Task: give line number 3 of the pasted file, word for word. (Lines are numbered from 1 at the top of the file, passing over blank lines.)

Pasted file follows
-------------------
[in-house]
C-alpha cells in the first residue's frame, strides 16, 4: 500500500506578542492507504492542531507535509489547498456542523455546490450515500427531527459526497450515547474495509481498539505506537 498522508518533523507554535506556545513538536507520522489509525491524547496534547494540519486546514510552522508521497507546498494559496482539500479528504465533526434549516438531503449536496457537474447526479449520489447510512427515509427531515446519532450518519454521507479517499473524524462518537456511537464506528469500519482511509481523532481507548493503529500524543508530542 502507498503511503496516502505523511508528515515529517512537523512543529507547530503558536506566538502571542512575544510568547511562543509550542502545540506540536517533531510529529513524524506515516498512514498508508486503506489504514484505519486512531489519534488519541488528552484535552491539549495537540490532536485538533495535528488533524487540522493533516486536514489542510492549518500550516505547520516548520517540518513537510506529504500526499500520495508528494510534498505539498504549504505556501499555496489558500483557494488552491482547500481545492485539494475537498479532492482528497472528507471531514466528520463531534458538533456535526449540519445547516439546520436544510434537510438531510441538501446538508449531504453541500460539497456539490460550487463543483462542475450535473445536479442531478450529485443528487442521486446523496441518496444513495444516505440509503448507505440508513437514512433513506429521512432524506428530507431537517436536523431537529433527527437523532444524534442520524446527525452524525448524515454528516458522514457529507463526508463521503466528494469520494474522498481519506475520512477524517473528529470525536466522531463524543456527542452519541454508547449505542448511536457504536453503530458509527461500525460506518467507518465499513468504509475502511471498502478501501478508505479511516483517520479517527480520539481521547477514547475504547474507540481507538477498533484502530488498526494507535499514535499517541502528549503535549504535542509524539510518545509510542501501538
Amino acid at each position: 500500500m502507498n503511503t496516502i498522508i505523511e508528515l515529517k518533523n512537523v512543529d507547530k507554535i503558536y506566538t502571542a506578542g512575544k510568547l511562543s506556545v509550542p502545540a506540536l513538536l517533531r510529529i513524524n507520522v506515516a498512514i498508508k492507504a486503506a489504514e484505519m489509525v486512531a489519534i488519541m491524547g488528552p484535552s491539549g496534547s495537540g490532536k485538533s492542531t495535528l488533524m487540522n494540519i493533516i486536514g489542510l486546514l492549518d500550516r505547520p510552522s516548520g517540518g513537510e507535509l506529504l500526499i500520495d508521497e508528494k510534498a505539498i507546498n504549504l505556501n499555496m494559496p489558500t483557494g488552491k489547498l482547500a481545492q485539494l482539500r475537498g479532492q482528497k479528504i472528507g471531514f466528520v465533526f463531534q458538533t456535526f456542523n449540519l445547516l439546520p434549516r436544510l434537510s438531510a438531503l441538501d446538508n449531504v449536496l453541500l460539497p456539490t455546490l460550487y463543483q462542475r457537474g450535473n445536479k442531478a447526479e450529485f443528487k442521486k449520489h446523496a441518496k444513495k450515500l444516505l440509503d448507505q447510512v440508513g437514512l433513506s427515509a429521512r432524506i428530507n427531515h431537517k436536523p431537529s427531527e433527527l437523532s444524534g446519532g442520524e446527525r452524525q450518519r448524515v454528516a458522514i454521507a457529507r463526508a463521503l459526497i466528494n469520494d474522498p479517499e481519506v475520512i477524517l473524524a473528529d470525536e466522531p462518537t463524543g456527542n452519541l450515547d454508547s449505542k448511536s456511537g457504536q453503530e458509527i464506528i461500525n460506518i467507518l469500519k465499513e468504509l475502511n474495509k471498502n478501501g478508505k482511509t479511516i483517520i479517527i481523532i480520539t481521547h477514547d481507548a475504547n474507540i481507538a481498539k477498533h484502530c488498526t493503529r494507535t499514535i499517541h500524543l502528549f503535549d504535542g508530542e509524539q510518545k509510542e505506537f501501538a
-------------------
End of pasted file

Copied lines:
Amino acid at each position: 500500500m502507498n503511503t496516502i498522508i505523511e508528515l515529517k518533523n512537523v512543529d507547530k507554535i503558536y506566538t502571542a506578542g512575544k510568547l511562543s506556545v509550542p502545540a506540536l513538536l517533531r510529529i513524524n507520522v506515516a498512514i498508508k492507504a486503506a489504514e484505519m489509525v486512531a489519534i488519541m491524547g488528552p484535552s491539549g496534547s495537540g490532536k485538533s492542531t495535528l488533524m487540522n494540519i493533516i486536514g489542510l486546514l492549518d500550516r505547520p510552522s516548520g517540518g513537510e507535509l506529504l500526499i500520495d508521497e508528494k510534498a505539498i507546498n504549504l505556501n499555496m494559496p489558500t483557494g488552491k489547498l482547500a481545492q485539494l482539500r475537498g479532492q482528497k479528504i472528507g471531514f466528520v465533526f463531534q458538533t456535526f456542523n449540519l445547516l439546520p434549516r436544510l434537510s438531510a438531503l441538501d446538508n449531504v449536496l453541500l460539497p456539490t455546490l460550487y463543483q462542475r457537474g450535473n445536479k442531478a447526479e450529485f443528487k442521486k449520489h446523496a441518496k444513495k450515500l444516505l440509503d448507505q447510512v440508513g437514512l433513506s427515509a429521512r432524506i428530507n427531515h431537517k436536523p431537529s427531527e433527527l437523532s444524534g446519532g442520524e446527525r452524525q450518519r448524515v454528516a458522514i454521507a457529507r463526508a463521503l459526497i466528494n469520494d474522498p479517499e481519506v475520512i477524517l473524524a473528529d470525536e466522531p462518537t463524543g456527542n452519541l450515547d454508547s449505542k448511536s456511537g457504536q453503530e458509527i464506528i461500525n460506518i467507518l469500519k465499513e468504509l475502511n474495509k471498502n478501501g478508505k482511509t479511516i483517520i479517527i481523532i480520539t481521547h477514547d481507548a475504547n474507540i481507538a481498539k477498533h484502530c488498526t493503529r494507535t499514535i499517541h500524543l502528549f503535549d504535542g508530542e509524539q510518545k509510542e505506537f501501538a